Several Chicago area communities are paying well above the market price for electricity, and will continue to do so for several years, due to the construction of an enormous coal-fired power plant.
Five municipalities, Batavia, Geneva, Naperville, St. Charles and Winnetka, made decisions over six years ago to finance the Prairie State Energy Campus, a $5 billion coal plant and mine outside Marissa, Illinois, and locked themselves into a 28-year contract with a company formed by Peabody Energy, according to the Chicago Tribune.
Peabody Energy, the world’s largest coal company, has since sold 95 percent of the project to public power agencies throughout the Midwest. It is also being investigated by the Securities and Exchange Commission in order to find out more information related to the electricity agreements.
The costly plant is a major contributor to climate change — spewing an estimated 13 million tons of carbon pollution into the atmosphere per year, equivalent to adding 2 million cars to the nation’s highways.
Not only is the plant a major source of carbon pollution that threatens the health of nearby communities, but its costing residents more money. The Prairie State mine produces seven million tons of coal per year and the coal-fired power plant provides electricity to more than 200 other towns, or 2.5 million families, in Illinois, Indiana, Kentucky, Michigan, Missouri, Ohio, Virginia, and West Virginia. These towns belong to municipal power agencies that invested in Prairie State and many are now struggling with higher electricity bills as a result.
As Michael Hawthorne reported in the Chicago Tribune,
“According to monthly invoices obtained under the Freedom of Information Act, Naperville has been paying a monthly average of $75.04 a megawatt hour this year, for example. By contrast, Chicago pays about $56 a megawatt hour through a deal city officials negotiated after voters approved a proposal for bulk purchasing of electricity, or municipal aggregation. Many other communities have secured even cheaper rates.”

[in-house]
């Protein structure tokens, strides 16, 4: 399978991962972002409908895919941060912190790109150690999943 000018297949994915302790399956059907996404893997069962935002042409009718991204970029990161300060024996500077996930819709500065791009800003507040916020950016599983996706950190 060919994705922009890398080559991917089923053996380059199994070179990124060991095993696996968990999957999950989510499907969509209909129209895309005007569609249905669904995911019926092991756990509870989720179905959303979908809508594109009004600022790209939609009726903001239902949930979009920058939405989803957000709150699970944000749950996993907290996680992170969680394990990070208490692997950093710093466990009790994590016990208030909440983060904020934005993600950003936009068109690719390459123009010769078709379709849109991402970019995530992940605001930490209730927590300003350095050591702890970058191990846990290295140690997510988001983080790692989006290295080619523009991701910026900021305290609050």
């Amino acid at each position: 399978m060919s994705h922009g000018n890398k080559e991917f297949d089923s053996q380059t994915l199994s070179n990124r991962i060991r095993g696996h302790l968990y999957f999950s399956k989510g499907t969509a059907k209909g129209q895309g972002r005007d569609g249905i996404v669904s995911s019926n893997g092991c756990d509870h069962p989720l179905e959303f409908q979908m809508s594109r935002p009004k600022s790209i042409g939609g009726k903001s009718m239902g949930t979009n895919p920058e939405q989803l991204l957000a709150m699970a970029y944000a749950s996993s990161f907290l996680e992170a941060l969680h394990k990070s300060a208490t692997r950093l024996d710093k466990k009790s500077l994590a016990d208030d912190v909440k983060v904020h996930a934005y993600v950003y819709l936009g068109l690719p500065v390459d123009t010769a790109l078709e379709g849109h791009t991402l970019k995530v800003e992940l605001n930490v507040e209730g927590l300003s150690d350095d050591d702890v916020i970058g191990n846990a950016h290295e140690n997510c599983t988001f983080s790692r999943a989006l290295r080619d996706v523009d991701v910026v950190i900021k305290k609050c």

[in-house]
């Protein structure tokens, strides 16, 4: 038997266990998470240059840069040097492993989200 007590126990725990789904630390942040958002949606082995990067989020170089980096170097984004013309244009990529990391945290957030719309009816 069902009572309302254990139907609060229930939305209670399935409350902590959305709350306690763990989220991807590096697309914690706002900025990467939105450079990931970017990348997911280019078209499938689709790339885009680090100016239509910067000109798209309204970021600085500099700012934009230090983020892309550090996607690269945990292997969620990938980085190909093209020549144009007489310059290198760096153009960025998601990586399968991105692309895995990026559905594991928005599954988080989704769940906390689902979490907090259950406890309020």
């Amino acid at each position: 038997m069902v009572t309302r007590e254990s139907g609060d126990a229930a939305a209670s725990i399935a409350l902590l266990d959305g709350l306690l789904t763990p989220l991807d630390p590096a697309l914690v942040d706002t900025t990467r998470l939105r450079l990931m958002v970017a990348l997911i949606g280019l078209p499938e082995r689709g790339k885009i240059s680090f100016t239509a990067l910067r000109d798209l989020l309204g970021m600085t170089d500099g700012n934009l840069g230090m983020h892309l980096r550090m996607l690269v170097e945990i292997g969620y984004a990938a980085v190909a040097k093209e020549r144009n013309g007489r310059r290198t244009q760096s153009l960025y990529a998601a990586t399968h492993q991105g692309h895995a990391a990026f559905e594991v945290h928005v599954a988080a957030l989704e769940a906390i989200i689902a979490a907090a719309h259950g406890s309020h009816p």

Naperville’s city manager, Doug Krieger, told the Tribune, “We still feel comfortable with our decision to take a long-term approach with Prairie State. We can weather what we see as a short-term hiccup.”
Marceline, Missouri, a city with only 2,200 residents, was on track to lose $1.4 million this year and was on the verge of bankruptcy. But just a few weeks ago, the city was able to exit its 4MW contract with Prairie State and enter into a new deal where the Missouri Public Energy Pool will purchase Marceline’s 4MW — saving the city an estimated $6 million over five years.
Batavia, Illinois signed up for more electricity than it ended up needing and will now have to sell the excess electricity from the Prairie State plant at a loss.
“In retrospect, we should have focused on a little more diversity in our portfolio,” Gary Holm, Batavia’s director of public works explained.
Peabody planned and developed the coal campus beginning in 2001. Construction began on the power plant in 2007 with a budget of $2.9 billion, and it was scheduled to open in 2011. The coal plant finally started to serve its customers in June 2012. The project costs ballooned to over $5 billion, and the cost electricity customers were obligated to pay ultimately increased. Record low natural gas prices have also played a role in lowering electricity costs for other communities buying on the wholesale market.
Furthermore, cost-competitive renewable energy, in conjunction with energy efficiency practices, have also helped customers in other communities in the Midwest save money. Consumers Energy in Michigan proposed last month that it will eliminate the surcharge on customers’ bills that was designed to cover the cost of Michigan’s renewable electricity standard citing improved economics. And in July, Commonwealth Edison Company, or ComEd, announced its energy efficiency programs saved customers $400 million on electric bills over the past five years.
Matt Kasper is the Special Assistant for Energy Policy at the Center for American Progress.